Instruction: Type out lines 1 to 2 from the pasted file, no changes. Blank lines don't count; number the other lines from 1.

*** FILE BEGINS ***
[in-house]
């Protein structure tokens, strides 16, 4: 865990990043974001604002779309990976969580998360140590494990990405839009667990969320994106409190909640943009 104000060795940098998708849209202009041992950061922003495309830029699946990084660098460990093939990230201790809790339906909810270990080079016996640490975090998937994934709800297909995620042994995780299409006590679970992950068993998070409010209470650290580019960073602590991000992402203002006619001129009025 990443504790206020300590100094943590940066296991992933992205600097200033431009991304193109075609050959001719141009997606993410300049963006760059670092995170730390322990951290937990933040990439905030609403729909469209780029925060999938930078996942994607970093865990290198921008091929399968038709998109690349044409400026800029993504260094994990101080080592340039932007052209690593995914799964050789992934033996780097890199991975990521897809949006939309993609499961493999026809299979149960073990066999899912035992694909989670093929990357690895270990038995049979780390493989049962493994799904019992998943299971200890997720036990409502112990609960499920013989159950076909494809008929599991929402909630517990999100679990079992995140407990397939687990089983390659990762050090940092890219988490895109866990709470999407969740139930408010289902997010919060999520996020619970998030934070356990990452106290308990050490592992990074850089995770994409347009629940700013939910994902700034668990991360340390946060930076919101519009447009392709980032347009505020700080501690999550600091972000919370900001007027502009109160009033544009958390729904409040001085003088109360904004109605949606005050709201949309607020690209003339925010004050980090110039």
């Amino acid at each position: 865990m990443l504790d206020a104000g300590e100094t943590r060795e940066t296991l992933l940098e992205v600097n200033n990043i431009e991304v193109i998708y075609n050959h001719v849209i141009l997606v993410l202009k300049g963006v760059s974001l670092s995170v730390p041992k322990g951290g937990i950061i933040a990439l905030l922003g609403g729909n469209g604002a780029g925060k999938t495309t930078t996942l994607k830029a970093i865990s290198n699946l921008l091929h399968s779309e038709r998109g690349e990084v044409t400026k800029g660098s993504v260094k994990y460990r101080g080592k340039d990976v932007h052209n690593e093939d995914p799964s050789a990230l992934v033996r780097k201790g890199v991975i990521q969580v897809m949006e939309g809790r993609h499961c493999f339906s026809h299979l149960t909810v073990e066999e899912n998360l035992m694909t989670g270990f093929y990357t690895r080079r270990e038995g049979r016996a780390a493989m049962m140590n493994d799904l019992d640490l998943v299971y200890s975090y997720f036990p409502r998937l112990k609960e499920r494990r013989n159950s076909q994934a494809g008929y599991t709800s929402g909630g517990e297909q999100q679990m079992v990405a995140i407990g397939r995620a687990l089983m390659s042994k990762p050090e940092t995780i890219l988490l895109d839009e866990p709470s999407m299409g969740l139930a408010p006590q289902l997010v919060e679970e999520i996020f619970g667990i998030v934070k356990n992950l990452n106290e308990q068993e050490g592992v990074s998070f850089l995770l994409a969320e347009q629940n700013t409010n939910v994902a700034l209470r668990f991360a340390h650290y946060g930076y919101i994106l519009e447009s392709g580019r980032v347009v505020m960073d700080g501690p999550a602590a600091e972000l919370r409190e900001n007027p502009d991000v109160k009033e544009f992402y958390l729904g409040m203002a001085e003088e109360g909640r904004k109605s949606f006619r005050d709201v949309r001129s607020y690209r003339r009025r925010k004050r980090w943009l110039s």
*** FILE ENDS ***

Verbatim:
[in-house]
């Protein structure tokens, strides 16, 4: 865990990043974001604002779309990976969580998360140590494990990405839009667990969320994106409190909640943009 104000060795940098998708849209202009041992950061922003495309830029699946990084660098460990093939990230201790809790339906909810270990080079016996640490975090998937994934709800297909995620042994995780299409006590679970992950068993998070409010209470650290580019960073602590991000992402203002006619001129009025 990443504790206020300590100094943590940066296991992933992205600097200033431009991304193109075609050959001719141009997606993410300049963006760059670092995170730390322990951290937990933040990439905030609403729909469209780029925060999938930078996942994607970093865990290198921008091929399968038709998109690349044409400026800029993504260094994990101080080592340039932007052209690593995914799964050789992934033996780097890199991975990521897809949006939309993609499961493999026809299979149960073990066999899912035992694909989670093929990357690895270990038995049979780390493989049962493994799904019992998943299971200890997720036990409502112990609960499920013989159950076909494809008929599991929402909630517990999100679990079992995140407990397939687990089983390659990762050090940092890219988490895109866990709470999407969740139930408010289902997010919060999520996020619970998030934070356990990452106290308990050490592992990074850089995770994409347009629940700013939910994902700034668990991360340390946060930076919101519009447009392709980032347009505020700080501690999550600091972000919370900001007027502009109160009033544009958390729904409040001085003088109360904004109605949606005050709201949309607020690209003339925010004050980090110039």